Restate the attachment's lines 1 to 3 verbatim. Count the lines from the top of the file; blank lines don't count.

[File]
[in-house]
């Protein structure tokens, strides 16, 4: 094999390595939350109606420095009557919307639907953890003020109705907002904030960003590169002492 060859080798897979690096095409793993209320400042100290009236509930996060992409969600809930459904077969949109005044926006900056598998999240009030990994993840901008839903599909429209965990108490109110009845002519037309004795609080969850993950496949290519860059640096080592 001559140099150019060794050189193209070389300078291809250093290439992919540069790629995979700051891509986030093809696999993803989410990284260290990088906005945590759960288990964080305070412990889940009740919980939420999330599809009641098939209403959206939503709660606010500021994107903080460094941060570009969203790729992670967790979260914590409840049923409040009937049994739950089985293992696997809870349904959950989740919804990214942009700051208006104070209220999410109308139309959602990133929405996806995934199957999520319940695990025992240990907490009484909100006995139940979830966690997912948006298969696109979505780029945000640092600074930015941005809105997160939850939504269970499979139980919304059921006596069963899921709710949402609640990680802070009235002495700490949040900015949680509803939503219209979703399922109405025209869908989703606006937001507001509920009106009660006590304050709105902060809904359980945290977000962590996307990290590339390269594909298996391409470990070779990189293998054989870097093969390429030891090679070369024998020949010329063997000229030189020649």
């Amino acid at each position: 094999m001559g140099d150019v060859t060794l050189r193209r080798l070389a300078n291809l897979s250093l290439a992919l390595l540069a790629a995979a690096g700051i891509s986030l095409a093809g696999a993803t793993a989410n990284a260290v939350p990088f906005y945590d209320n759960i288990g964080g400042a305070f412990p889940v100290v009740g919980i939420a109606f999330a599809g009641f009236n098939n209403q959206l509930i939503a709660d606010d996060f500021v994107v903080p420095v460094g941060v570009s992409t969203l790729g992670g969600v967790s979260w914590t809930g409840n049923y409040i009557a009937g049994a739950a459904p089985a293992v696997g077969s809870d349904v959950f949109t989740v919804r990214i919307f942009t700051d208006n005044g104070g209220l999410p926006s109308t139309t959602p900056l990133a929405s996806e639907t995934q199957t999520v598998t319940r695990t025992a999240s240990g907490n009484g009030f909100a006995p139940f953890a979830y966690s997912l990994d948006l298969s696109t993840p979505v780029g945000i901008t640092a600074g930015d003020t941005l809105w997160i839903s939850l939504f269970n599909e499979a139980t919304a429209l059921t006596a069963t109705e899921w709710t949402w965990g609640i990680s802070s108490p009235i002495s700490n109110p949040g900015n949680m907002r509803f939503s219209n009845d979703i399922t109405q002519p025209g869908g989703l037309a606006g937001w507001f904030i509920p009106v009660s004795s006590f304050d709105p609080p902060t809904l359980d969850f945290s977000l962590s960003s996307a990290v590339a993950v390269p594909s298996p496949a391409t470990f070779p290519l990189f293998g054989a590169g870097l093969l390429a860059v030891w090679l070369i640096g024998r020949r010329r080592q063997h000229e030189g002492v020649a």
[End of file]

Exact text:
[in-house]
């Protein structure tokens, strides 16, 4: 094999390595939350109606420095009557919307639907953890003020109705907002904030960003590169002492 060859080798897979690096095409793993209320400042100290009236509930996060992409969600809930459904077969949109005044926006900056598998999240009030990994993840901008839903599909429209965990108490109110009845002519037309004795609080969850993950496949290519860059640096080592 001559140099150019060794050189193209070389300078291809250093290439992919540069790629995979700051891509986030093809696999993803989410990284260290990088906005945590759960288990964080305070412990889940009740919980939420999330599809009641098939209403959206939503709660606010500021994107903080460094941060570009969203790729992670967790979260914590409840049923409040009937049994739950089985293992696997809870349904959950989740919804990214942009700051208006104070209220999410109308139309959602990133929405996806995934199957999520319940695990025992240990907490009484909100006995139940979830966690997912948006298969696109979505780029945000640092600074930015941005809105997160939850939504269970499979139980919304059921006596069963899921709710949402609640990680802070009235002495700490949040900015949680509803939503219209979703399922109405025209869908989703606006937001507001509920009106009660006590304050709105902060809904359980945290977000962590996307990290590339390269594909298996391409470990070779990189293998054989870097093969390429030891090679070369024998020949010329063997000229030189020649």
């Amino acid at each position: 094999m001559g140099d150019v060859t060794l050189r193209r080798l070389a300078n291809l897979s250093l290439a992919l390595l540069a790629a995979a690096g700051i891509s986030l095409a093809g696999a993803t793993a989410n990284a260290v939350p990088f906005y945590d209320n759960i288990g964080g400042a305070f412990p889940v100290v009740g919980i939420a109606f999330a599809g009641f009236n098939n209403q959206l509930i939503a709660d606010d996060f500021v994107v903080p420095v460094g941060v570009s992409t969203l790729g992670g969600v967790s979260w914590t809930g409840n049923y409040i009557a009937g049994a739950a459904p089985a293992v696997g077969s809870d349904v959950f949109t989740v919804r990214i919307f942009t700051d208006n005044g104070g209220l999410p926006s109308t139309t959602p900056l990133a929405s996806e639907t995934q199957t999520v598998t319940r695990t025992a999240s240990g907490n009484g009030f909100a006995p139940f953890a979830y966690s997912l990994d948006l298969s696109t993840p979505v780029g945000i901008t640092a600074g930015d003020t941005l809105w997160i839903s939850l939504f269970n599909e499979a139980t919304a429209l059921t006596a069963t109705e899921w709710t949402w965990g609640i990680s802070s108490p009235i002495s700490n109110p949040g900015n949680m907002r509803f939503s219209n009845d979703i399922t109405q002519p025209g869908g989703l037309a606006g937001w507001f904030i509920p009106v009660s004795s006590f304050d709105p609080p902060t809904l359980d969850f945290s977000l962590s960003s996307a990290v590339a993950v390269p594909s298996p496949a391409t470990f070779p290519l990189f293998g054989a590169g870097l093969l390429a860059v030891w090679l070369i640096g024998r020949r010329r080592q063997h000229e030189g002492v020649a």